Not everyone considers breakfast to be the most important meal of the day. But ask anyone to name their favourite comfort foods, and breakfast items are likely on the list. After all, traditional breakfast choices such as oatmeal, bacon and eggs, or pancakes with maple syrup are filling and comforting, while new favourites like egg wraps make for the perfect portable meal. As eating occasions for breakfast items continue to grow, grocers can make the most of the breakfast food sales by meeting consumer demand for healthy, flavourful and convenient alternatives.
In the May 2018 Insights article “Canadians Favour Healthy Breakfasts,” Nielsen discovered that although only 18% of consumers skip breakfast, 65% are “finding it challenging to eat right.” And the firm’s Panelviews survey (April 2017) of almost 6,000 Canadians revealed consumers want breakfast foods that are: flavourful (53%); filling (52%); high in protein (50%); high in fibre (47%); low in sugar (40%); made with whole grains (33%); low in sodium (31%); low in fat (28%); made with healthy fats like avocado, coconut, nuts or seeds (26%); and can be eaten any time of day, such as pancakes or eggs (22%). At the same time, Nielsen says 54% of Canadians spend just “ five minutes or less on breakfast preparation,” meaning they’re more likely to look for grab-and-go items such as fruit and cereal bars.
“Consumers are looking for satiating breakfast options that include protein and fibre,” agrees packaged foods specialist Birgit Blain, principal at Toronto’s Birgit Blain & Associates. “Convenience— speed and ease of preparation—is a main driver, together with taste, value, portability, nutrition and food sensitivities and allergies.”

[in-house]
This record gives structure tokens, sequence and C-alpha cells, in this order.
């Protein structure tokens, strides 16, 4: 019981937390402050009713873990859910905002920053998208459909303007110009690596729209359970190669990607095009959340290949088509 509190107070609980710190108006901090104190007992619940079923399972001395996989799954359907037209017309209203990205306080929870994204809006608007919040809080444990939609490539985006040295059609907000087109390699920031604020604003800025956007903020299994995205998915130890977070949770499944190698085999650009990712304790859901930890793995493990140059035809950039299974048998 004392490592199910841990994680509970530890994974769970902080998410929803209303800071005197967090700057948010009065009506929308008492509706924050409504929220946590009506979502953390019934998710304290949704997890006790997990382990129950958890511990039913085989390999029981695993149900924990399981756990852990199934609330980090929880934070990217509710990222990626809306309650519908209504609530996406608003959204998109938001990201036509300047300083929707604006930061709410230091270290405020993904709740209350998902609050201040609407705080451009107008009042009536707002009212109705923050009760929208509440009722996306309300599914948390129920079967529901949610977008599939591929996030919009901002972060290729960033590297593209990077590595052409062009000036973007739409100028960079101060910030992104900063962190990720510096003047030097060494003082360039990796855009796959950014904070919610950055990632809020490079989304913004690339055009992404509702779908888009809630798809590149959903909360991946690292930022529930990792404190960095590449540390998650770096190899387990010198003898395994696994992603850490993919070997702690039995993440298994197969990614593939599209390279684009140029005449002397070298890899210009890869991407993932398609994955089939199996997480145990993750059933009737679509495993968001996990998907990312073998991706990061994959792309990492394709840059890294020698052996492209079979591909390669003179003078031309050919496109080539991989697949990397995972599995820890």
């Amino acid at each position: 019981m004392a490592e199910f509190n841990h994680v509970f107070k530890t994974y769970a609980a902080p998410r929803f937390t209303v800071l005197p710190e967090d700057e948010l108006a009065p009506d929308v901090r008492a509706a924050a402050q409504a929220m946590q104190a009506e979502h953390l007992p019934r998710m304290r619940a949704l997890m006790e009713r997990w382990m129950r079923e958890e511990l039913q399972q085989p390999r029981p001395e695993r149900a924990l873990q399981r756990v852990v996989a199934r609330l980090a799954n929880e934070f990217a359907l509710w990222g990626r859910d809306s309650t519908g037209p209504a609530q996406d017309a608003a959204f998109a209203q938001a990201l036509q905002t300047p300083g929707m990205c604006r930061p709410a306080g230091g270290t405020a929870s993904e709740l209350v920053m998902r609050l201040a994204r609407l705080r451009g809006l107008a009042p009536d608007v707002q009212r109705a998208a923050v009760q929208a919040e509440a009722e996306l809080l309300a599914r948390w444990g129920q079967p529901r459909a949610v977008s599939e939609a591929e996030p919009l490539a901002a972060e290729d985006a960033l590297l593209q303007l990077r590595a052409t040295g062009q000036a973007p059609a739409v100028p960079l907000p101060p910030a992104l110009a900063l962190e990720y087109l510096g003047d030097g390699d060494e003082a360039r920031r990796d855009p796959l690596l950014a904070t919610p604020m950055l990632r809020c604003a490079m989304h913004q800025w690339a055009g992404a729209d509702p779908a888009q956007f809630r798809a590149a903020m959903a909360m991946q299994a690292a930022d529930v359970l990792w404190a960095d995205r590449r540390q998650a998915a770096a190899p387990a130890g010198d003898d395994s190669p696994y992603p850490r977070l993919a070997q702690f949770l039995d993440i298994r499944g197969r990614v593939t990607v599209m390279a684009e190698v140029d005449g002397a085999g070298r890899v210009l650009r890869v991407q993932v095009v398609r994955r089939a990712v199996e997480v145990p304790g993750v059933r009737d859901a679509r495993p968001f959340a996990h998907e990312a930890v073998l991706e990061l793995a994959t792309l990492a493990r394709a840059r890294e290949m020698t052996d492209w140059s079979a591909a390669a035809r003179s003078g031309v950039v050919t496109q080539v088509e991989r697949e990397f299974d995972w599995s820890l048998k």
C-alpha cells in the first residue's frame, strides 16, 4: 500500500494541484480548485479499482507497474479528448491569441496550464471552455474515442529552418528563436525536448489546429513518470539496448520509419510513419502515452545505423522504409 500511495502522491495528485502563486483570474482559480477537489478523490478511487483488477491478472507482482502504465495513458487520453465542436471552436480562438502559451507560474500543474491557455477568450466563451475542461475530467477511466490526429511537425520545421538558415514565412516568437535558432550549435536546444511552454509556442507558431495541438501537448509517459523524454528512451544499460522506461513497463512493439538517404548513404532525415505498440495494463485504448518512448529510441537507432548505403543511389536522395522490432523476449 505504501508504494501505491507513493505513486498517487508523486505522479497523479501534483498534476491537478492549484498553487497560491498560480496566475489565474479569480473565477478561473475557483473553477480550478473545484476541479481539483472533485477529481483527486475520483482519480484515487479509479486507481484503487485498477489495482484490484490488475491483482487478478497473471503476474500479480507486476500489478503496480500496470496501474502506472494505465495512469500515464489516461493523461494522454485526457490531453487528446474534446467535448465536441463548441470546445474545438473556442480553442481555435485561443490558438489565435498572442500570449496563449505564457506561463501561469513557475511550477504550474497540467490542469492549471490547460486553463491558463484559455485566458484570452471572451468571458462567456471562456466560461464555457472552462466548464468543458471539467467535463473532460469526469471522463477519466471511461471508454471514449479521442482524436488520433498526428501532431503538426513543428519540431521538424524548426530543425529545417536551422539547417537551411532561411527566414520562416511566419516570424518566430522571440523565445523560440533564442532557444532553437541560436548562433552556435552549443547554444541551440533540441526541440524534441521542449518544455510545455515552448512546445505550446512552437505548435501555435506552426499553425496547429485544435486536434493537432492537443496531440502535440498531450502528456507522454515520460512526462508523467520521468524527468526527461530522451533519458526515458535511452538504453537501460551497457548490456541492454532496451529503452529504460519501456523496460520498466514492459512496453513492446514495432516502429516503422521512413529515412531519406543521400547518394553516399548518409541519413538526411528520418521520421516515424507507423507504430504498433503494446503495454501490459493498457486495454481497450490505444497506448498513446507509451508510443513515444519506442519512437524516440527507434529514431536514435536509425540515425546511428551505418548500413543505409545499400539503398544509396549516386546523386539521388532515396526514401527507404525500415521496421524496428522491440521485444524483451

As the boundaries between meal occasions continue to blend, breakfast items are also coming out on top as a favourite for lunch, dinner and all-day snacking. Ipsos Marketing found that 42% of eating occasions for breakfast foods are now consumed at other times of the day. Younger Canadians are driving this interest in all-day breakfast: Ipsos notes millennials are the demographic most often choosing traditional breakfast foods like toast, bacon and eggs as a cheap and cheerful, family-friendly dinner.
Not surprisingly, bacon and eggs top Nielsen’s list of growing breakfast staples. According to Neilsen MarketTrack, dollar sales of both proteins jumped 5% in the 52 weeks ending Mar. 31, 2018, followed by increases in fruit and hot cereals (4%), breakfast/cereal bars (3%), frozen breakfasts (2%), and packaged sausages (1%). Meanwhile, sales of packaged bread fell 2%, and both yogurt and pancake and waffle mix fell 1%.
Manufacturers are taking note and developing a variety of convenient, protein-packed breakfast foods. Burnbrae Farms’ new Egg Bakes! Egg Patties and Egg White Patties, for instance, make for easy microwaved breakfast sandwiches in just 75 seconds, offering six grams of protein per patty. And the Lyn, Ont.- based company’s new Egg Bakes! Crustless Quiche provides between nine and 13-grams of protein per quiche, available in five flavours including Cheddar, Mushroom and Bacon, as well as Spinach, Ricotta and Carmelized Onion.
Mann Packing Company also recently expanded its popular Nourish Bowls line to include Nourish Bowls Breakfast. The new packs allow consumers to create a home-cooked breakfast in just four minutes by combining eggs with the mix of pre-cut vegetables and toppings inspired by global flavours.